Sportal.co.nz 08.May.2012Getty Images
The Leinster coach, who saw his side claim Europe's top prize, the Heineken Cup, will defend the title on May 19 against Irish rival Ulster.
Schmidt whose first steps on the coaching road were taken with New Zealand Secondary Schools was assistant coach to Vern Cotter at Bay of Plenty when they claimed the Ranfurly Shield from Auckland in 2004. He was assistant coach with the Blues from 2004-07 before heading to Europe where he was Cotter's understudy at Clermont Auvergne.
The side finished runners-up in the French Top 14 competition in 2008 and 2009 before Schmidt headed to Ireland to take on his role at Leinster in the 2010-11 season.
Schmidt told the IRB's Total Rugby podcast that it had been difficult at Clermont Auvergne, especially coping with the language difference and he had been much more comfortable in Ireland.
"The Irish people are more easy-going and it was nice to be back in an English-speaking environment," he said.
Schmidt said his background in coaching developed from a back's perspective.
"The backs are always a part of what I have enjoyed doing coaching wise," he said.
And of the Leinster combination headed by Ireland captain Brian O'Driscoll he said it was nice to be able to work with a quality group of backs.
"If there was a philosophy it would be about using the ball as best we can. They've got to have a little bit of excitement about what they are going to be doing," he said.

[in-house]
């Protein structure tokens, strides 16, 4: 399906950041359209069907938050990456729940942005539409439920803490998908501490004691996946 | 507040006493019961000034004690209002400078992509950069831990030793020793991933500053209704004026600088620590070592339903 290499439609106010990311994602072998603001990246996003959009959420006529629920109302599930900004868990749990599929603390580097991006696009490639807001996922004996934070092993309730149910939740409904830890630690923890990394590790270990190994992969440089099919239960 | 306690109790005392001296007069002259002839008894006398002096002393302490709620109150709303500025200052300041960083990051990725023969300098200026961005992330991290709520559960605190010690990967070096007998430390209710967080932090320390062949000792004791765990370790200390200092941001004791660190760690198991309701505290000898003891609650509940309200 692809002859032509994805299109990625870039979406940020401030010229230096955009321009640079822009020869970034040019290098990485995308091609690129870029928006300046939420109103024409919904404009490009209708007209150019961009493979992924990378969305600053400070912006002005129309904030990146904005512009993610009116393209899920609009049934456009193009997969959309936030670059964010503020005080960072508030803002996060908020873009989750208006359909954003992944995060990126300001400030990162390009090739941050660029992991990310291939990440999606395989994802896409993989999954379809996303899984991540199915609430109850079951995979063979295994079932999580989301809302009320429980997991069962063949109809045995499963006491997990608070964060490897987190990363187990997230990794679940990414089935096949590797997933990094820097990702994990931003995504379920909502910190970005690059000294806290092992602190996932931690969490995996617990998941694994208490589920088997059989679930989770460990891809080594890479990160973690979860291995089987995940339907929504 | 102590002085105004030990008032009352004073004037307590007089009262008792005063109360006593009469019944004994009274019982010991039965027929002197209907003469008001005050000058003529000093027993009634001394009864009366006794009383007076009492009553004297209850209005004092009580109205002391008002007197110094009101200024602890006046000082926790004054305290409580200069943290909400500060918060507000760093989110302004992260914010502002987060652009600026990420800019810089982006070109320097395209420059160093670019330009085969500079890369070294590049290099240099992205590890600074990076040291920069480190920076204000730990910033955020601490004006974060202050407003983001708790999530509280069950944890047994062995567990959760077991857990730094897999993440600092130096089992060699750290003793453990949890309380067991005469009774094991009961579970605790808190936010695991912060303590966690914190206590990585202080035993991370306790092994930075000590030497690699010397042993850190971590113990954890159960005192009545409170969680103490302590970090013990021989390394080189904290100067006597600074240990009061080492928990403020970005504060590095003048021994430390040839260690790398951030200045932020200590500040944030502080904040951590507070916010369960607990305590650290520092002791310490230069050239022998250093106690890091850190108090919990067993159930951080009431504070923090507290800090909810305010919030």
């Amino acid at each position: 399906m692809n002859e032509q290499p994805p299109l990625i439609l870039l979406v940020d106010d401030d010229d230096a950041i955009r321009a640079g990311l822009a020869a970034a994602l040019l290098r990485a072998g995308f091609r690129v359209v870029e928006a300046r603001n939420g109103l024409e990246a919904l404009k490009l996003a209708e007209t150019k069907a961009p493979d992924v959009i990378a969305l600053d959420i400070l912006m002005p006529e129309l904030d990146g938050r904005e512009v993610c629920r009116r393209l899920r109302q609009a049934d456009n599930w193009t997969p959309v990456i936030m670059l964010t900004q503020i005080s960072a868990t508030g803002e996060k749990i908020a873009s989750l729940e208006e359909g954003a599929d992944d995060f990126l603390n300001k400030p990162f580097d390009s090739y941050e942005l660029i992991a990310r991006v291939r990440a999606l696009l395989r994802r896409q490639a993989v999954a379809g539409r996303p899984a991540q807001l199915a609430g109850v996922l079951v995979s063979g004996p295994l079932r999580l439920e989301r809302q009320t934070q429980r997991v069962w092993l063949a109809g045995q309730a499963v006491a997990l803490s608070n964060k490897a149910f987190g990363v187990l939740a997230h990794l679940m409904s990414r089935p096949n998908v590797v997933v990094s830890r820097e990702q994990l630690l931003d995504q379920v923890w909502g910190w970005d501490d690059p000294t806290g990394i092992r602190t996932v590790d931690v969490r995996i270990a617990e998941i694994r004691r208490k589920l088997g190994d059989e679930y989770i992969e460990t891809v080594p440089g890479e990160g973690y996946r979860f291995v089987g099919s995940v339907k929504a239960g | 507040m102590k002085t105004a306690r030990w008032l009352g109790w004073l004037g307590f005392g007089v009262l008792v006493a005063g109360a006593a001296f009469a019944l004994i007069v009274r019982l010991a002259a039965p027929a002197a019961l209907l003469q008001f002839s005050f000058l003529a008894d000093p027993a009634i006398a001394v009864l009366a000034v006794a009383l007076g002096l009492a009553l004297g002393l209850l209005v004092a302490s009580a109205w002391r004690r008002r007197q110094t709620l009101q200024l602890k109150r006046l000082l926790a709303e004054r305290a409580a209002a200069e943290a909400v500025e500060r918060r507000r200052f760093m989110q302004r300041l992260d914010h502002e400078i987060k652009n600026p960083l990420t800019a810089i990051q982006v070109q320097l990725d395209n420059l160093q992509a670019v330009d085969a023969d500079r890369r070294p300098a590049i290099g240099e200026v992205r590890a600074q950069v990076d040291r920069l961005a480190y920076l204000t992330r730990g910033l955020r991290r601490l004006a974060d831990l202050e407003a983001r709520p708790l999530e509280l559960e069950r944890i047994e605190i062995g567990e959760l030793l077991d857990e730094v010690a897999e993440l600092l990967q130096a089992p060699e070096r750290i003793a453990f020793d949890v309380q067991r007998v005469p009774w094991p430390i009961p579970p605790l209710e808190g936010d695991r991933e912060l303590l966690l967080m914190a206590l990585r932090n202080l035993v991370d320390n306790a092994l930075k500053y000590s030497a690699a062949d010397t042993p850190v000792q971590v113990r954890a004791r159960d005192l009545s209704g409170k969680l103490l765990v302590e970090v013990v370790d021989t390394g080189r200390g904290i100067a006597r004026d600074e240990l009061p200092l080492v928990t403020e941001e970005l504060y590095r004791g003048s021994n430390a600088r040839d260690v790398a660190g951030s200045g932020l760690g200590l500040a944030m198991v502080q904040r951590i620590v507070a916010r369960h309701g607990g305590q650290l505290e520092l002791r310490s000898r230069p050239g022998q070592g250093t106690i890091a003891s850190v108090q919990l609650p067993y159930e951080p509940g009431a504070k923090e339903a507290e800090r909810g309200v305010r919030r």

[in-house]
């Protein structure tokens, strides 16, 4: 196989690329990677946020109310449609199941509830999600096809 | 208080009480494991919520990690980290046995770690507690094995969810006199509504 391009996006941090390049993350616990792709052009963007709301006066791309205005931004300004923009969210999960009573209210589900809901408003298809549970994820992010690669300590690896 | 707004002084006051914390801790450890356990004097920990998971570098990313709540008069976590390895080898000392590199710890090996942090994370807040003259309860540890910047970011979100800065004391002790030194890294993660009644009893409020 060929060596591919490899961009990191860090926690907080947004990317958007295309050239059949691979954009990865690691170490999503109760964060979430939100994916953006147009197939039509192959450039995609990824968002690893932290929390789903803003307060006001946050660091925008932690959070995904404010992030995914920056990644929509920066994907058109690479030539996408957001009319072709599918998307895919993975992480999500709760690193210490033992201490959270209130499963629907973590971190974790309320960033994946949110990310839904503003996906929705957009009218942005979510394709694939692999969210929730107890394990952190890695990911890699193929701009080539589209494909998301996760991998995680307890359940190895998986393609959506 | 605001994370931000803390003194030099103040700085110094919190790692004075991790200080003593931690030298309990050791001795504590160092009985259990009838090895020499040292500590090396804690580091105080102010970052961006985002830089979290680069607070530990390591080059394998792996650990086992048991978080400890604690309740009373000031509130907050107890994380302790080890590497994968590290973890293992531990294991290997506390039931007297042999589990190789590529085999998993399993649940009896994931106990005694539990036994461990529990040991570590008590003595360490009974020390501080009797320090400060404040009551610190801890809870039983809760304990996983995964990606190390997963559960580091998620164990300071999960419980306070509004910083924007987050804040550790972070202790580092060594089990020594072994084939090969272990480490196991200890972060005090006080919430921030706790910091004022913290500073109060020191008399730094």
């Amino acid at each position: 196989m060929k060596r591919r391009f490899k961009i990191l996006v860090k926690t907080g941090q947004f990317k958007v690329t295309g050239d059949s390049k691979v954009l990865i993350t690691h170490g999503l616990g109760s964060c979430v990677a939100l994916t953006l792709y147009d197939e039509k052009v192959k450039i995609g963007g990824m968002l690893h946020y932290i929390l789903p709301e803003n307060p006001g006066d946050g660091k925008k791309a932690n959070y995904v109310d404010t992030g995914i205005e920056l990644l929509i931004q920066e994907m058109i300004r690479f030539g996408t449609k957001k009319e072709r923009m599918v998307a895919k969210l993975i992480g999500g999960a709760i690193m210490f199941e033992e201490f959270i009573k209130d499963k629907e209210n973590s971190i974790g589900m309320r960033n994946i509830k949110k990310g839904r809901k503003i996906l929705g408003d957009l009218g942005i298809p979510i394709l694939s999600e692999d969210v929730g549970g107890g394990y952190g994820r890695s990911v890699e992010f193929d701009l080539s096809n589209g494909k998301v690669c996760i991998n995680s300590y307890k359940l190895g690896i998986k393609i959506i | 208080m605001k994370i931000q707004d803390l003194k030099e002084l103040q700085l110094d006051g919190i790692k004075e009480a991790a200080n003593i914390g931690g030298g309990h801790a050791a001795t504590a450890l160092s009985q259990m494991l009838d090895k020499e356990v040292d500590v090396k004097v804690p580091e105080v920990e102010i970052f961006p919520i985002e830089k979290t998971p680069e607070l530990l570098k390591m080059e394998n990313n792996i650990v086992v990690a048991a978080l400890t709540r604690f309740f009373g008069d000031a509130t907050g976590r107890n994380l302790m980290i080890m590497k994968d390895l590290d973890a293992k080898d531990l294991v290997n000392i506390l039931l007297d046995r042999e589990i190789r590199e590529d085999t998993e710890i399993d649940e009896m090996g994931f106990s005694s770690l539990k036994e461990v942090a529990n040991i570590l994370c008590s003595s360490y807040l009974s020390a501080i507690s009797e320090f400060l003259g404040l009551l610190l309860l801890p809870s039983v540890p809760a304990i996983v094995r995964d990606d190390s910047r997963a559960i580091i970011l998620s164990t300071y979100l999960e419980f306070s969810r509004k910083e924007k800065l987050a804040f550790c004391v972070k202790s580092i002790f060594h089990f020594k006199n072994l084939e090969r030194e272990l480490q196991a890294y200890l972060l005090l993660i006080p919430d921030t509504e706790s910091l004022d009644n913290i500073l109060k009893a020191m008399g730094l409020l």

"When you're a kid and you start playing rugby that's the reason you play – you want to be able to get a run with the ball and get excited about playing."
Free-flowing rugby was great from the spectators' viewpoint and in Leinster's case playing that way was an expression of gratitude from the players to their fans for their support.
"They've been incredibly supportive of us and hopefully by way of repayment to them we do open the game up a little bit and they get to enjoy, sometimes, the benefits of that if we can get it right," he said.
His exposure to the Cup final intensity against Northamptonshire last year had been thrilling.
"There was so much excitement around last year's final. It was probably the most memorable day of my coaching career," he said.
From the outset of the 2011-12 season he had told the players they were not going to defend the title, they were going out to win it again. They knew they would be seen as the top dog and everyone would be gunning for them.
To beat his old club Clermont in the semi-final had been special, especially when coming back from a half-time deficit to claim the game 19-15.
Ulster won their right to play in the final with a 22-19 win over Edinburgh.
Now all roads lead to Twickenham on May 19.